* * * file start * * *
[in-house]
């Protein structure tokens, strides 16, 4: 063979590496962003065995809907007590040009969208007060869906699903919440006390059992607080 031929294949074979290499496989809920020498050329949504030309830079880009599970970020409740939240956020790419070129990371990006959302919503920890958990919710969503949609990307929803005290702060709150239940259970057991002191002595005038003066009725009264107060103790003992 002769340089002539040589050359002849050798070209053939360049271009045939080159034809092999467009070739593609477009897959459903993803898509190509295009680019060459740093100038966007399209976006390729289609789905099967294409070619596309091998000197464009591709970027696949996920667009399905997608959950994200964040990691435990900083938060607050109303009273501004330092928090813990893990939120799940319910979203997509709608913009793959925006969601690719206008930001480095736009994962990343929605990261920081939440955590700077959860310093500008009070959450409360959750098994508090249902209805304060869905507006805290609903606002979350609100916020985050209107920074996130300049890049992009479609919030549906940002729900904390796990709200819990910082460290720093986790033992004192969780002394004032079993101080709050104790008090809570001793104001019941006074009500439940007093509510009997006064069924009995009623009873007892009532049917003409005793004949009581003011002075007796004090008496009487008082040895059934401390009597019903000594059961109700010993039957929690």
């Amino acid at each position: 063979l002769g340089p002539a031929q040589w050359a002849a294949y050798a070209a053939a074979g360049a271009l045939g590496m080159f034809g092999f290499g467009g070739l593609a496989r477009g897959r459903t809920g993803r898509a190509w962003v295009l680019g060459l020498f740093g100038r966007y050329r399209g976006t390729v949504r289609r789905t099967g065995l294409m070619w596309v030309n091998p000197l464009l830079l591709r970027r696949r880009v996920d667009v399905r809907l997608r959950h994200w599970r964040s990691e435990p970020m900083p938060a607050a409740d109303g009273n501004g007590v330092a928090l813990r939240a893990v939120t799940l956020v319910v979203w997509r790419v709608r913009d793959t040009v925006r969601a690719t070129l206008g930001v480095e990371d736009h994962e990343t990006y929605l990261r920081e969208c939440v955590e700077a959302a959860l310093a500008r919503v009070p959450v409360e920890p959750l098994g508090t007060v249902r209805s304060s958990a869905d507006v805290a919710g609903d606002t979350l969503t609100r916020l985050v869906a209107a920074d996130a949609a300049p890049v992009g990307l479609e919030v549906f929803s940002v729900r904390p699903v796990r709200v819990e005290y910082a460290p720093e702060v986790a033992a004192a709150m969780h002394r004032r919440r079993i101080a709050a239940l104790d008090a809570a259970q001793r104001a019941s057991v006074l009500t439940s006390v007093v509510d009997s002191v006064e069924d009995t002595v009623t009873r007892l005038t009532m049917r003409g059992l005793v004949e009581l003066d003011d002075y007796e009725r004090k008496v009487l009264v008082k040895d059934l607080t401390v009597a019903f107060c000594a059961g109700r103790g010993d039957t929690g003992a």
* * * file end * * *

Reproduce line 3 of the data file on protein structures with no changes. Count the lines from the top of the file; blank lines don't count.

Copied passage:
């Amino acid at each position: 063979l002769g340089p002539a031929q040589w050359a002849a294949y050798a070209a053939a074979g360049a271009l045939g590496m080159f034809g092999f290499g467009g070739l593609a496989r477009g897959r459903t809920g993803r898509a190509w962003v295009l680019g060459l020498f740093g100038r966007y050329r399209g976006t390729v949504r289609r789905t099967g065995l294409m070619w596309v030309n091998p000197l464009l830079l591709r970027r696949r880009v996920d667009v399905r809907l997608r959950h994200w599970r964040s990691e435990p970020m900083p938060a607050a409740d109303g009273n501004g007590v330092a928090l813990r939240a893990v939120t799940l956020v319910v979203w997509r790419v709608r913009d793959t040009v925006r969601a690719t070129l206008g930001v480095e990371d736009h994962e990343t990006y929605l990261r920081e969208c939440v955590e700077a959302a959860l310093a500008r919503v009070p959450v409360e920890p959750l098994g508090t007060v249902r209805s304060s958990a869905d507006v805290a919710g609903d606002t979350l969503t609100r916020l985050v869906a209107a920074d996130a949609a300049p890049v992009g990307l479609e919030v549906f929803s940002v729900r904390p699903v796990r709200v819990e005290y910082a460290p720093e702060v986790a033992a004192a709150m969780h002394r004032r919440r079993i101080a709050a239940l104790d008090a809570a259970q001793r104001a019941s057991v006074l009500t439940s006390v007093v509510d009997s002191v006064e069924d009995t002595v009623t009873r007892l005038t009532m049917r003409g059992l005793v004949e009581l003066d003011d002075y007796e009725r004090k008496v009487l009264v008082k040895d059934l607080t401390v009597a019903f107060c000594a059961g109700r103790g010993d039957t929690g003992a």